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January 25, 2013
Wildcats need more playmaking from point guard
Once upon a time, UCLA point guard Larry Drew II was an Arizona recruit. He was one of two point guards the former coaching staff pursued for UA's 2008 signing class. The other was Brandon Jennings, and as fate would have it, neither would ever play a game in Wildcat navy-and-red.
Fate is unpredictable. After an unremarkable tenure at North Carolina, Drew landed at UCLA. The point guard wasn't the star of the Bruins' 84-73 win at McKale Center on Thursday -- that was freshman phenom Shabazz Muhammad -- but Drew did exactly what he needed to put his team in the position.
Any guesses how Drew would have fared as a Wildcat are pure conjecture, but one thing is certain: On Thursday, he was the better pure point guard.
The Drew-Lyons match-up was an exercise in differing philosophies, and a microcosm of Drew's recruitment to UA. Though the Wildcat coaches are different, one thing that has remained consistent is that the mold of players who built the legacy of Point Guard U.
And indeed, Lyons outscored Drew, 16-7. But Drew's playmaking set the table for teammates. In the end, his nine assists made him responsible for more offense than his counterpart.
Coming off one of his best games in a Wildcat uniform, Lyons struggled through one of his worst.
Before fouling out, he shot 6 of 17 from the field, including 2 of 7 from 3-point range, and turned the ball over five times. Most glaring in Lyons' stat line was a goose egg under the assist column.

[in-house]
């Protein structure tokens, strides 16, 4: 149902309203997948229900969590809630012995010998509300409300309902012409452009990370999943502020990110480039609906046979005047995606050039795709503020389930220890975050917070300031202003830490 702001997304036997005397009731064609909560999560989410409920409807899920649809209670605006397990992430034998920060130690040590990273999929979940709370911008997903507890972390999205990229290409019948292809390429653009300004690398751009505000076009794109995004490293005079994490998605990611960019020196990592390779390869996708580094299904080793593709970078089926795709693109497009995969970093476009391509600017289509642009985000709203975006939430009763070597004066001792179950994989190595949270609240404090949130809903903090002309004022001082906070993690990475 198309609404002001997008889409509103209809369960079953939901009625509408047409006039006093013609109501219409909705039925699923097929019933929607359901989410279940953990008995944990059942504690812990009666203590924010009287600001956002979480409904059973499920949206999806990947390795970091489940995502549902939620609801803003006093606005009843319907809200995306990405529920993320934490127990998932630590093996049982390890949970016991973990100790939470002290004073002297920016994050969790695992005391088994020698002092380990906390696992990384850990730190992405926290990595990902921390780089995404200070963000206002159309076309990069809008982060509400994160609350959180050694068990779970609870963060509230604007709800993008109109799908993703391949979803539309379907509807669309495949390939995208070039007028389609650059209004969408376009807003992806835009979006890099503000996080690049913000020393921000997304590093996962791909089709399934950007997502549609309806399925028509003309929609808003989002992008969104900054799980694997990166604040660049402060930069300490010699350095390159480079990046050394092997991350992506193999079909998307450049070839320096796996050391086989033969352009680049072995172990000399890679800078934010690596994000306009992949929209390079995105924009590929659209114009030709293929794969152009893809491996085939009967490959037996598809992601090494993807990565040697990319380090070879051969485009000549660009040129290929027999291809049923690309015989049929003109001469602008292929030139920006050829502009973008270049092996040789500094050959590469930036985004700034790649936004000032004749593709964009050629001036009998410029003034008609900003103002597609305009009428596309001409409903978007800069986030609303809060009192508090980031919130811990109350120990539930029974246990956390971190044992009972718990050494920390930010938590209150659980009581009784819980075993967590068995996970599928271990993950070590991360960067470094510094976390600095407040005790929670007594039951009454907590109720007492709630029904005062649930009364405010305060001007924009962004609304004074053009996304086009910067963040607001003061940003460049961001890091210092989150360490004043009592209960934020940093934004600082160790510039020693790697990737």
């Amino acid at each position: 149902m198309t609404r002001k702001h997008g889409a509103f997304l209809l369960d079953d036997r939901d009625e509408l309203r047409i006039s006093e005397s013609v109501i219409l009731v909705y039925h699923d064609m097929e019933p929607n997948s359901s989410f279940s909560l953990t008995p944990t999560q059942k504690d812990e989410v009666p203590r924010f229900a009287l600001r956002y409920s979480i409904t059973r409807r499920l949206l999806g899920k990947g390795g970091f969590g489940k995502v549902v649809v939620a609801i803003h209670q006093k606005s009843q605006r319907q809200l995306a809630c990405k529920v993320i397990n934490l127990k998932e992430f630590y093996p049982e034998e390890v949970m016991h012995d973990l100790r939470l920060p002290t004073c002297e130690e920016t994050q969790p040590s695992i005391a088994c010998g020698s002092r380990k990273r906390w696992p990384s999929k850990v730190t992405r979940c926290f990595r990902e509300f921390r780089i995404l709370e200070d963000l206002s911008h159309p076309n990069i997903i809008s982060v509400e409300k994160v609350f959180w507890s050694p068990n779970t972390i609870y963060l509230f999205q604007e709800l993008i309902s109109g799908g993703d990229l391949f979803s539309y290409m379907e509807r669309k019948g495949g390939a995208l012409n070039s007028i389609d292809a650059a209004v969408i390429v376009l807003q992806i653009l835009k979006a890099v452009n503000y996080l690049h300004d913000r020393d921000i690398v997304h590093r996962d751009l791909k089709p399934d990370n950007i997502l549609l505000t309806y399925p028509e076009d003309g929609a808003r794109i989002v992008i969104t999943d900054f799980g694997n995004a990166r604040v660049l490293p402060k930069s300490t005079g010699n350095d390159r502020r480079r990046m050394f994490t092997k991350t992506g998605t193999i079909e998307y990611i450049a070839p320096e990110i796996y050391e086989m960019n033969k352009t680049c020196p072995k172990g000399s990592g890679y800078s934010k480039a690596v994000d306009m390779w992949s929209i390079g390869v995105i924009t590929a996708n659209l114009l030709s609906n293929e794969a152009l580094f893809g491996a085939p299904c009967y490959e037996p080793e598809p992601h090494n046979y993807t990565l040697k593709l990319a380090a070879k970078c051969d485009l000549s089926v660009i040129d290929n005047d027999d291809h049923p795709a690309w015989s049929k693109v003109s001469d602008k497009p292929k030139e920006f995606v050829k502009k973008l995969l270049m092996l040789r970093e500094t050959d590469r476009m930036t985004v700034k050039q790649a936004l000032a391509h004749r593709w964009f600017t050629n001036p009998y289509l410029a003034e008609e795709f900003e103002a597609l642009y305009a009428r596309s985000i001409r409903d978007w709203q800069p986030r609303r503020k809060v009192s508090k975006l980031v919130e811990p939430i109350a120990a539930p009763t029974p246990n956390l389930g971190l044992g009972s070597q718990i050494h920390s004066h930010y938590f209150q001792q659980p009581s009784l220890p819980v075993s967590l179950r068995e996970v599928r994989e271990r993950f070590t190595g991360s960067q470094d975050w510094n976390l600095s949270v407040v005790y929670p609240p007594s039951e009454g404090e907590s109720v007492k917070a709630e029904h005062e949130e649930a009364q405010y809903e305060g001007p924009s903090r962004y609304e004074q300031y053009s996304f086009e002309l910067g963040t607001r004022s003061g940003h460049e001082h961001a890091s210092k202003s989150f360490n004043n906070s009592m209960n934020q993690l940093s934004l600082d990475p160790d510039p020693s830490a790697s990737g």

The argument that UA would be better off with Drew doesn't hold much water. He's only emerged as a reliable floor general this season, his fifth since leaving Woodland Hills (Calif.) Taft High School. Had he signed with UA, his eligibility would have elapsed last season.
Moreover, UA's formula with scoring guards has a proven successful track record -- including with Lyons, who has helped the Wildcats to a 16-2 mark despite Thursday's loss.
But the Wildcats are at their best offensively when points from the point are one prong of a multifaceted attack.
To wit, Lyons scored 20 points and dished four assists at Clemson. Against ASU: 24 and 3. In an increasingly impressive defeat of Miami, he went for 19 and 4. And at Oregon State, Lyons' 16 points and five assists were very close to Bibby's 1997-98 averages.
UA doesn't need its point guard to be a dime-dropping machine running the offense to be successful, but it could use a few quarters' worth.